Part of the difficulty of assessment is that there is a tendency to evaluate too few components of the STMs to make much difference. Peterson sees short-term missions as having eight dimensions: the time spent in the effort, the nature of the activity, the size of the group, on-field location, participant demographics (age, abilities, and qualifications), sending institutions, ministry philosophy, and leadership/training.23 Realistic evaluations would take into consideration all of these components.
The Evangelical STEM organization evaluated its own work and produced the Leader’s Guide and a study document, Can Short-Term Missions Really Produce Long-Term Career Missionaries?.24 To the basic question raised in the document they give a qualified affirmative answer, providing such STMs follow their recommendations about careful preparation prior to leaving, strategically guided activities on the field, and meaningful debriefing processes after arriving home. Interestingly, they insist that the last step may be the most critical for long term benefits to the workers. Massaro makes the same point: “One of the most important dimensions of any short-term mission is careful reflection at the end of the experience.”25 Among the plethora of books on STMs several are experience-oriented, indicating that the authors have learned something from their efforts that they want to pass on. Many writers readily admit that they have seen their share of irresponsible, ill-planned, and poorly managed projects. Friesen reports that among the Evangelicals “concerns have been raised about the ethnocentrism, relational shallowness, self-serving impact, and overall cost of short-term missions.”26 A vital aspect of evaluation would necessarily involve feedback from the host church. The same is true for STMs generated by Churches of Christ.
Among Churches of Christ there seems to have been a notable lack of published evaluations. Usually when students return from summer or spring break campaigns they disperse to their homes or return to their classes without serious debriefing and often without reporting to donors or sending churches. Among the most responsible efforts along this line is the procedure followed by the “Let’s Start Talking” group in Fort Worth, TX.27 They have a clear set of goals or objectives, prepare workers carefully for what they are to do, put in place a good framework for activities while they are on the field, and require workers, once they return, to do three things or groups of things. Craig Altrock, staff member at LST, reports:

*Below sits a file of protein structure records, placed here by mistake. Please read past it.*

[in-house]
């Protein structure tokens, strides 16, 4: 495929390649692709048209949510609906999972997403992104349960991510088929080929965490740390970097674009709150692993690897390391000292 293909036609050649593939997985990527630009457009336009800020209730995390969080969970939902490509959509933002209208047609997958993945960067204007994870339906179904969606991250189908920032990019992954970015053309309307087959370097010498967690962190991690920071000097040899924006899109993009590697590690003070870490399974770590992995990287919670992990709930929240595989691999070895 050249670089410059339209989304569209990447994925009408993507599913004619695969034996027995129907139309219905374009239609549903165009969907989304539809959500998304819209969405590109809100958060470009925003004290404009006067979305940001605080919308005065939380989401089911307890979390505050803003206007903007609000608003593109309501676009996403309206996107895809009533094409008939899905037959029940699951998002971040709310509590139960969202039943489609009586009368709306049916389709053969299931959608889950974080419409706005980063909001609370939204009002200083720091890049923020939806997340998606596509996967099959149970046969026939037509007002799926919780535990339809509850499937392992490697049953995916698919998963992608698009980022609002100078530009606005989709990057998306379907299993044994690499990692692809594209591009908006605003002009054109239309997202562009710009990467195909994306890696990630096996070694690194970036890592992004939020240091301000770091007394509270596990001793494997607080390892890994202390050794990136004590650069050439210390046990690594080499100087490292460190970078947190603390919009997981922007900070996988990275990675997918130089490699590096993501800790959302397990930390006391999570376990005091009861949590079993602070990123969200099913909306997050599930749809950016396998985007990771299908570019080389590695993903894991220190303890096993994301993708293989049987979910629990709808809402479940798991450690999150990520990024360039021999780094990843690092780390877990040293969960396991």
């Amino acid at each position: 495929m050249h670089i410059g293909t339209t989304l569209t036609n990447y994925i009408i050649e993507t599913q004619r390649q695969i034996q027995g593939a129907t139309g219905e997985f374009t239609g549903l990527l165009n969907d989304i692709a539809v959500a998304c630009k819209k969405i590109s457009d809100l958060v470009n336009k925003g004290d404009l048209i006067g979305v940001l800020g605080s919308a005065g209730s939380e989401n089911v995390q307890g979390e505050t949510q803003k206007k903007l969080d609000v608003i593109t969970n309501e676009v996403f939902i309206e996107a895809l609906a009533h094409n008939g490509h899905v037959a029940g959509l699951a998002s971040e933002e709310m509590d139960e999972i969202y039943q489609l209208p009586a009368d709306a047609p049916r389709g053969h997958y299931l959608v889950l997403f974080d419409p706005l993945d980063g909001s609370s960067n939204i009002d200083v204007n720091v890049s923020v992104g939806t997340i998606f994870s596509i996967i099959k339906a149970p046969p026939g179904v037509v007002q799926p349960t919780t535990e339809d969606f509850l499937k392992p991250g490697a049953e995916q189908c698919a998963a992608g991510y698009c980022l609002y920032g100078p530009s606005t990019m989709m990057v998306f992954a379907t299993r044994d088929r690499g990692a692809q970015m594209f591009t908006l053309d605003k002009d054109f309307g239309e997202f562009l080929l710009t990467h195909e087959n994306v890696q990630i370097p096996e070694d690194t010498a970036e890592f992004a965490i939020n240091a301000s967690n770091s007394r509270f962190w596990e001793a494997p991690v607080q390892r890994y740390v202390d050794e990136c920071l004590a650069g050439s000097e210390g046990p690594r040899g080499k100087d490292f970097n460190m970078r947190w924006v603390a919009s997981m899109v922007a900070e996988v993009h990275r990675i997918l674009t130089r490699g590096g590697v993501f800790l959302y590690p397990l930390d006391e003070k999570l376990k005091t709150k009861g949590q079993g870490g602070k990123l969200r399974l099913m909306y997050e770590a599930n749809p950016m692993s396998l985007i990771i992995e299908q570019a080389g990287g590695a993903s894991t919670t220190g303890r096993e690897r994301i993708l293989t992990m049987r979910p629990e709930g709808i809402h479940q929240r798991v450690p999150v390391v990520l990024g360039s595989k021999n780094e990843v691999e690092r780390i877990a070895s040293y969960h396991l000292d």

- LST sends to our missionary hosts an instant feedback form after every project to get their immediate feedback on improving future projects. So, for example, if Natal, Brazil hosts 5 LST teams through the year then they will submit 5 instant feedback forms.
- LST sends to our missionary hosts an annual evaluation in which they can tell us what went wrong/right, and how to make things better.
- LST sends more than one annual evaluation to workers so that they can offer critique/praise on the projects as appropriate.28
That is a very responsible way of going about evaluation and assessment, although this writer has not seen the details of each instrument. Effectiveness is not the only interest in evaluation. At least some leaders and participants in STMs display no awareness of the harm they can do by irresponsible short-term missions.29 It is doubtful that LST does any harm since they make careful preparations and assessments, cooperate with hosts, and sharply define the work to be done.
A common justification for short-term work is that it contributes to the pool of long-term workers. Some studies indicate that it does,30 while research by others indicates either no long-term effects or only minimal ones.31 Obviously the form of the STMs and the manner in which they were conducted would have much to do with outcomes. Painting an orphanage or building a water tower, while good works, would not give the workers even a hint of what is involved in long-term evangelizing with accompanying church planting and development. Sunset International Bible Institute’s two-year AIM program provides more realistic exposure to long-term evangelistic work. All in all, it has not been proven to be a general rule that STMs produce more long-term workers in Churches of Christ or other churches. While many long-term missionaries have previously gone on STM trips, especially after the 1970s, it is not known to what extent those trips produced rather then simply accompanied decisions to become long-term workers. The huge number of people who made multiple short-term trips but never became long-term missionaries heightens the question. Indeed, one reason for the escalating number of short-term workers may have been simply their desire to do something to evangelize even though they had no plans to be long-term missionaries. In retrospect, the ratio of long-term workers to short-term workers seems so miniscule that persistently striving to produce full-time missionaries by STMs would be a colossal case of poor stewardship of funds. It is true that short-term efforts have produced some lasting interest in global evangelization.32 It does seem clear, however, that as the number of short-term workers increased, for both Churches of Christ and Evangelicals, there has been a decrease in the number of long-term workers. Cause and effect have not been established. Other factors may account for the decrease in the number of long-term workers.33